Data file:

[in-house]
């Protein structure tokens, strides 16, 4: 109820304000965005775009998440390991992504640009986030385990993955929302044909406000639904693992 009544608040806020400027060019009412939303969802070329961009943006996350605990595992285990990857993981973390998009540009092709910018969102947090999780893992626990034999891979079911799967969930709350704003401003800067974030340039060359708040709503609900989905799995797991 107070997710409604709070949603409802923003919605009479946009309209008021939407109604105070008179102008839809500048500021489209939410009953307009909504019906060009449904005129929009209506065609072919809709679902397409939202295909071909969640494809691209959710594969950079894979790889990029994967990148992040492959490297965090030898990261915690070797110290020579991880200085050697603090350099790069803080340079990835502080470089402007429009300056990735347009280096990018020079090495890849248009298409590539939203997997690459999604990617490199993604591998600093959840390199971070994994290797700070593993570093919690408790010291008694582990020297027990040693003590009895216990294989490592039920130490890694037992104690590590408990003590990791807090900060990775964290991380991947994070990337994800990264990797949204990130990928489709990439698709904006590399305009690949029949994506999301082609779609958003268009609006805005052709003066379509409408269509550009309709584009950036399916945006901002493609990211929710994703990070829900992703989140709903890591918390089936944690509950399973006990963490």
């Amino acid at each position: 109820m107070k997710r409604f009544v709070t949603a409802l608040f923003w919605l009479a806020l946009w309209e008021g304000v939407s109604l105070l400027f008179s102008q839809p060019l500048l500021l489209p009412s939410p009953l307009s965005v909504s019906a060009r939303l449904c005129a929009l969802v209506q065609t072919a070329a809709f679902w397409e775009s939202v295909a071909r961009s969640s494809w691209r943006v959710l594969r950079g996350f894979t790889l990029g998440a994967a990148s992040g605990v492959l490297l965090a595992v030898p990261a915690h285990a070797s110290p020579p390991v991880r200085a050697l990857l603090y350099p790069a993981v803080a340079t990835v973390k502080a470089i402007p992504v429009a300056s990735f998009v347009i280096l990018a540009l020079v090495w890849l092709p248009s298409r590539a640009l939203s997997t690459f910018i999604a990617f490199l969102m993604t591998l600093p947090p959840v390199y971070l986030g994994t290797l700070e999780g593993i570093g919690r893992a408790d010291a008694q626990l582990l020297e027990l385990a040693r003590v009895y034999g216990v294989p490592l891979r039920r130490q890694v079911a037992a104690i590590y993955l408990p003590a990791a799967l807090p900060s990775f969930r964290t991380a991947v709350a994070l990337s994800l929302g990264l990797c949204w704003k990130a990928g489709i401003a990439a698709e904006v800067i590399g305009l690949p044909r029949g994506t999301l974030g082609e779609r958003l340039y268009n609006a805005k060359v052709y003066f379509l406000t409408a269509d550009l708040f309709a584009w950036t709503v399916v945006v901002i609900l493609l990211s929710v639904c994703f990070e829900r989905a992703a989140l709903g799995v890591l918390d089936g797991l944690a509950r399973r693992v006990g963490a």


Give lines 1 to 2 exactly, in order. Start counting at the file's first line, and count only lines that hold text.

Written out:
[in-house]
């Protein structure tokens, strides 16, 4: 109820304000965005775009998440390991992504640009986030385990993955929302044909406000639904693992 009544608040806020400027060019009412939303969802070329961009943006996350605990595992285990990857993981973390998009540009092709910018969102947090999780893992626990034999891979079911799967969930709350704003401003800067974030340039060359708040709503609900989905799995797991 107070997710409604709070949603409802923003919605009479946009309209008021939407109604105070008179102008839809500048500021489209939410009953307009909504019906060009449904005129929009209506065609072919809709679902397409939202295909071909969640494809691209959710594969950079894979790889990029994967990148992040492959490297965090030898990261915690070797110290020579991880200085050697603090350099790069803080340079990835502080470089402007429009300056990735347009280096990018020079090495890849248009298409590539939203997997690459999604990617490199993604591998600093959840390199971070994994290797700070593993570093919690408790010291008694582990020297027990040693003590009895216990294989490592039920130490890694037992104690590590408990003590990791807090900060990775964290991380991947994070990337994800990264990797949204990130990928489709990439698709904006590399305009690949029949994506999301082609779609958003268009609006805005052709003066379509409408269509550009309709584009950036399916945006901002493609990211929710994703990070829900992703989140709903890591918390089936944690509950399973006990963490």